“Leatherback turtle,” he yells over the sound of the engine. I gape. I had seen the shell and back legs diving back underwater. It was gargantuan, two metres long. Although there’s a place in my mind where I understand that turtles got that big, I don’t think I’d ever equated that with reality. I learn later that there are just 2,500 adult female Leatherbacks in the entire Pacific, with PNG’s North Coast one of the last sanctuaries. Seeing this one was a rare treat.
We slip into the northern end of Madang Harbour and pull into the murky green waters around Alexishafen. The Philippines-owned Dolly tuna factory has nine ships anchored in the harbour. They are huge hulking industrial vessels, their black bows looming over our little fibreglass outboard, and it makes me sad to think of them are raping the sea for all its worth. The tuna-nets do immeasurable damage to marine ecosystems. In my newly-acquired diver’s insight, I muse how lovely that fleet would look scuttled at the bottom of the harbour as diving wrecks.
We pull into the Sek lagoon. In contrast to Karkar’s crystal waters, here we can see all of a metre and a half before green gloop obscures murky coral bulges. Courtesy of recent rainstorms. I run up to the Alexishafen conference centre, a place I know well, and there is Kepsy, oblivious to the efforts we’ve undertaken to track him down. We talk for five minutes. He is in the middle of an HIV/AIDS training workshop, but he is keen to meet on Thursday. We set a time and climb back into the boat. Four hours’ travel has brought us almost back to Madang. All for a five minute conversation. Such is the cost of doing business out here sometimes.
We slice back across Madang Harbour, the water gradually clearing the further south we go. By the time we drop the assistant at Little Pig Island, the water is mostly clean again. I’m keen to check out a site for a planned night-dive the next day, so ask Daniel to swing us a few hundred yards up to the Eel Garden, off Tab Island. Sure enough the water looks clear and fresh, with just a little surface sediment. I pull on my snorkel mask, strip down to my shorts, and dive straight in. After the heat of the sun, the water is deliciously refreshing. I paddle several metres down and the copious fish-life pays me no real notice. I can see ten or fifteen metres down there and it’s wonderful. I want to stay. But it’s one-thirty in the afternoon. I climb back onboard, and we cover the last ten minutes back to town, and from there, the office.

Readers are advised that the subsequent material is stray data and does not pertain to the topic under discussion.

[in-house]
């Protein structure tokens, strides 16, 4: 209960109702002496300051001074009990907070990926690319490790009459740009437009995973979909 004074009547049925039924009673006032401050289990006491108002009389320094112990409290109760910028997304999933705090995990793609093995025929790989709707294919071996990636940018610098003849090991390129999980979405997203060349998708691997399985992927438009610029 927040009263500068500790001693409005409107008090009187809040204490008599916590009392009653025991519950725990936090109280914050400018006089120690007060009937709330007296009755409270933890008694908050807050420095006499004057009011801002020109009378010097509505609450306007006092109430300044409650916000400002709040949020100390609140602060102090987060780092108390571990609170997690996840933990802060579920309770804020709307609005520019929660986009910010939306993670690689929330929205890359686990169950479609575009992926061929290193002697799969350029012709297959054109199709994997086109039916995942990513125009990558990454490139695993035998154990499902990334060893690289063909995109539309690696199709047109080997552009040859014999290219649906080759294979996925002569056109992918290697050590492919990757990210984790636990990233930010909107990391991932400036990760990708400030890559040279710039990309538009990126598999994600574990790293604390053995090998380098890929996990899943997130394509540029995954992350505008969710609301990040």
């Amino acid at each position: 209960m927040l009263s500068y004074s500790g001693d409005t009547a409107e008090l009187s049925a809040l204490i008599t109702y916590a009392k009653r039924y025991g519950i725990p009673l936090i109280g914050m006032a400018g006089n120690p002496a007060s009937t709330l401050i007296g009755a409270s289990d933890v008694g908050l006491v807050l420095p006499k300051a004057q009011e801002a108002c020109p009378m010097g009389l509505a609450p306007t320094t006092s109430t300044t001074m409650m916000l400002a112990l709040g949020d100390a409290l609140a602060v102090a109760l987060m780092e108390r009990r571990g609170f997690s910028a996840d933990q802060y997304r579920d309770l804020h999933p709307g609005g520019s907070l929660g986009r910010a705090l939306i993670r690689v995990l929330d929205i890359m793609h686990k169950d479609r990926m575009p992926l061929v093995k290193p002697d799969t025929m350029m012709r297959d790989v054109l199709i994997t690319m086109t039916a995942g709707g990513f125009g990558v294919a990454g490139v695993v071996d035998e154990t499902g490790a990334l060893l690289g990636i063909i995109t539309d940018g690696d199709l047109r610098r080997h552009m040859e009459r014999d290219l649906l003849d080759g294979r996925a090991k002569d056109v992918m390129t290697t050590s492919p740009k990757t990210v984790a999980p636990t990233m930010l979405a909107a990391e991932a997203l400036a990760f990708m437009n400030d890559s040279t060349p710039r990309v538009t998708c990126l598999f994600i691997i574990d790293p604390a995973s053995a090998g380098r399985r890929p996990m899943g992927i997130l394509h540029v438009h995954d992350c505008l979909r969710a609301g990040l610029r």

I spend the rest of my afternoon trying to download emails and respond to administrative bottlenecks. It occurs to me that I really need another excuse to go looking for Kepsy again.
“He’s gone to Madang Town,” they tell me. “He said to meet him at the Provincial Headquarters.”
I drive back to Madang. There’s no surprise here. I had almost expected as much.
I track down the office in the Provincial Headquarters. Some of the other Karkar guys are in there. Kepsy patently isn’t.
“He’s gone to the Administrative Headquarters now,” they tell me. “You can find him in Accounts.”
I drive the short distance to the Administrative Headquarters. It’s a sprawling complex of run-down longhouses, listless unfulfilled public servants, and lost, frustrated citizens. I find an information window and ask where Accounts is. I’m given shaky directions to a building on the other side of the complex. I see another information window marked Finance. I join a line to ask a simple question- “Where’s Kepsy”- already knowing what answer I get. There are three people ahead of me, the first being served by an ample Papua New Guinean lady with an unhurried demeanour. After about five minutes, the woman behind the window meanders back into the innards of the finance building, out of our sight. I never see her again. By the time I give up on the queue, the others in line are growing rambunctious for their lack of attention.
In the distance I spy what looks like Kepsy’s signature blue tropical shirt on its way to the exit. I duck between buildings and see him ahead of me, moving towards the road. I pick up my pace to try and intercept him. Follow him up Modillon Road several hundred yards. I’m gaining. I see him cross the street.
“Kepsy,” I call after him.
If he hears me, he does a fantastic job of ignoring me. I try to cross, pausing for traffic. A minibus pulls up on the far side of the street, hiding Kepsy from view. My heart sinks. Sure enough, when the minibus pulls away, Kepsy is on board.
Lost him. There goes my dream of being a spy extraordinaire.
I pick up my cell-phone and dial one of the other Karkar guys.
“When Kepsy gets back, have him call me using your phone,” I say, barely masking my impatience. I receive an enthusiastic reply to the affirmative.
The day passes. Kepsy never calls. This eventuality completely fails to surprise me.
But on the upside, I guess I now have my excuse to get back on the water…